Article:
Journal Article

Moxifloxacin for the Treatment of Acute Exacerbations of Chronic Obstructive Pulmonary Disease

Sanjay Sethi

in Clinical Infectious Diseases

Published on behalf of Infectious Diseases Society of America

Volume 41, issue Supplement_2, pages S177-S185
Published in print July 2005 | ISSN: 1058-4838
Published online July 2005 | e-ISSN: 1537-6591 | DOI: http://dx.doi.org/10.1086/428058
Moxifloxacin for the Treatment of Acute Exacerbations of Chronic Obstructive Pulmonary Disease

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Background/purpose. The significant impact of acute exacerbations of chronic obstructive pulmonary disease (AECOPD) is now recognized. This recognition has led to increased efforts to provide evidence-based, appropriate treatment of AECOPD, to minimize its negative impact. This article reviews the bacterial etiology of AECOPD and clinical trials (both placebo-controlled and antibiotic comparison trials) that support the use of antibiotics for AECOPD, with an emphasis on the role of newer fluoroquinolones for the treatment of patients with this condition. A discussion of patient stratification that permits identification of those who require initial aggressive antibiotic therapy is presented.

Main findings. Among the treatment modalities for exacerbations, the role and choice of antibiotics is hotly debated. Current evidence supports the use of antibiotics in the treatment of AECOPD, because bacterial pathogens cause approximately half the exacerbations, and because empirical antibiotics have a significant benefit in most exacerbations. Several recent investigations have aided in the development of a rational antibiotic strategy for AECOPD. These include outcome studies that have identified patients who are likely to have a poor outcome of their exacerbation and, therefore, are candidates for aggressive initial antibiotic therapy. Studies of the new fluoroquinolone agents have shown superior short- and long-term clinical results among patients with AECOPD who are at risk of a poor outcome.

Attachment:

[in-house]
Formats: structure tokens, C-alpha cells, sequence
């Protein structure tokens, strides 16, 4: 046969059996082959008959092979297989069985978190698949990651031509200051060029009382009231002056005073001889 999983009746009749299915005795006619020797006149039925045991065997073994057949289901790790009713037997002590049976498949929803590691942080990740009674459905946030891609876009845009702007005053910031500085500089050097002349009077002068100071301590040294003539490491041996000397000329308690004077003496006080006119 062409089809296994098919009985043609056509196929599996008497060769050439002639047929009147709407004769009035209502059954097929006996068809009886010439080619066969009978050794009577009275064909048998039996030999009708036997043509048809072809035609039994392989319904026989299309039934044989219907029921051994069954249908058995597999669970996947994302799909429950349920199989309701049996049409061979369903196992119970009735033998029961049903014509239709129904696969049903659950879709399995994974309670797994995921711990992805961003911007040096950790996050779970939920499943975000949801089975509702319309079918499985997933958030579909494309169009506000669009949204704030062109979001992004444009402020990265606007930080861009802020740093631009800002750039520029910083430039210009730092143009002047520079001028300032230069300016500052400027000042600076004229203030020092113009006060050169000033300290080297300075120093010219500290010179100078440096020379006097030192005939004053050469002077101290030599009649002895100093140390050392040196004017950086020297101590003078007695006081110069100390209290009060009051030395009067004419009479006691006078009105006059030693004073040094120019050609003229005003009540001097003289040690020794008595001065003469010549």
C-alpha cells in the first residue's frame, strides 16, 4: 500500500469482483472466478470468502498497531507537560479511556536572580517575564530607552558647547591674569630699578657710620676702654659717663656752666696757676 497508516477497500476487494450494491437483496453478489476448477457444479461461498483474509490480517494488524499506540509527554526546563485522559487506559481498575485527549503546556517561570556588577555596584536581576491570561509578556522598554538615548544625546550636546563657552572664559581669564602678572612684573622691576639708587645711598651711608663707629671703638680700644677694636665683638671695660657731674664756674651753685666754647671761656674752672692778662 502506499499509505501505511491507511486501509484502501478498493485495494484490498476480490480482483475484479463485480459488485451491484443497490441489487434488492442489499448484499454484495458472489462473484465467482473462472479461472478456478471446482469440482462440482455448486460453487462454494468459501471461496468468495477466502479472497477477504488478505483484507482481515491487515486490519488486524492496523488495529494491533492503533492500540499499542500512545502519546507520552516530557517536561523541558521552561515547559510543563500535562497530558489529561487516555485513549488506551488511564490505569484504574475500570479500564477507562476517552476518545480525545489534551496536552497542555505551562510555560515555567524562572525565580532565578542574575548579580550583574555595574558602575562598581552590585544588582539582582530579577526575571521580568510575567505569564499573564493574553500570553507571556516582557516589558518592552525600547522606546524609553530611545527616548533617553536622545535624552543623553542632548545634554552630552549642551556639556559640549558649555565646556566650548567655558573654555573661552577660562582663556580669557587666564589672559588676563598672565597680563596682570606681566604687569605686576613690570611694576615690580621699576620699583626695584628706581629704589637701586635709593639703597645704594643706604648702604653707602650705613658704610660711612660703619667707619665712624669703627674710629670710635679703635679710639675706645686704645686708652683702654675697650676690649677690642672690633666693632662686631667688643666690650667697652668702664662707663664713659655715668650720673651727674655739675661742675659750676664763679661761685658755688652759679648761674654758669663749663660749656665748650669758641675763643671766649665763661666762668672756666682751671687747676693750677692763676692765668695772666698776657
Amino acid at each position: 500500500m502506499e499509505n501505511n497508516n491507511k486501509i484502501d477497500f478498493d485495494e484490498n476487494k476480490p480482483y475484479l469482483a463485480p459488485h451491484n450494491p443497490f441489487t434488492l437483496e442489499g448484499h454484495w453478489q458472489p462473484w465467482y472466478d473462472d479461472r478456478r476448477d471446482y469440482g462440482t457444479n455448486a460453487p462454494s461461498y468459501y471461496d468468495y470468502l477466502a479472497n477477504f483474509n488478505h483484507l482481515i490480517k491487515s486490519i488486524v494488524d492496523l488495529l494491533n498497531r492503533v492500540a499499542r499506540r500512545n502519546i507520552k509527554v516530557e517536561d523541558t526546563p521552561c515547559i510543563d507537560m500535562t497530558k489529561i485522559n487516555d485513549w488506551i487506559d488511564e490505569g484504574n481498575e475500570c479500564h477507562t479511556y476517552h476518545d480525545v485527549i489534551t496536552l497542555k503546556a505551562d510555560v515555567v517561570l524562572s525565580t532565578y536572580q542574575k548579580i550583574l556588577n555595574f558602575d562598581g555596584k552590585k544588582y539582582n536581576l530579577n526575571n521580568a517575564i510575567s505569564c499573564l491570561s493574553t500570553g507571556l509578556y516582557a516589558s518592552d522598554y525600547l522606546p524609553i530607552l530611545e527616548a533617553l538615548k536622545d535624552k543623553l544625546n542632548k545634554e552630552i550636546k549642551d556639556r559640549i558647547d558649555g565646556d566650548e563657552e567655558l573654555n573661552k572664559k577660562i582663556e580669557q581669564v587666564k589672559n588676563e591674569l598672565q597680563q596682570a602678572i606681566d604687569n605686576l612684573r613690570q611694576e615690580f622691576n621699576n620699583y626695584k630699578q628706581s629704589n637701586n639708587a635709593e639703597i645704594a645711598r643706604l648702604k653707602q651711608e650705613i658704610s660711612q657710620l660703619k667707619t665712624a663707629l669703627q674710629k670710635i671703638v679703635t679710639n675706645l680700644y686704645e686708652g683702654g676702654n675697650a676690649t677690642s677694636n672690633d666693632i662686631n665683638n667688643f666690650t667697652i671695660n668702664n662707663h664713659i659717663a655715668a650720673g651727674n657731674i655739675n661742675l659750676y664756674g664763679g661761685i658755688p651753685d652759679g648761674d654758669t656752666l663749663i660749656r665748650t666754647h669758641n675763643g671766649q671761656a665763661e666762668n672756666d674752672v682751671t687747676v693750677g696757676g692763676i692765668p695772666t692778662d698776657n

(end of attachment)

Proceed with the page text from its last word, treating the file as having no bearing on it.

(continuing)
Conclusions. Theoretical concerns about the emergence of resistance to the fluoroquinolones dictate not only the appropriate use of these drugs but, also, the use of the most-potent agents available in this class, to sustain their usefulness over time. Such selected use of the new fluoroquinolones balances individual benefit with societal concerns regarding the use of these agents for the treatment of AECOPD.

Journal Article.  5324 words.  Illustrated.

Subjects: Infectious Diseases ; Immunology ; Public Health and Epidemiology ; Microbiology

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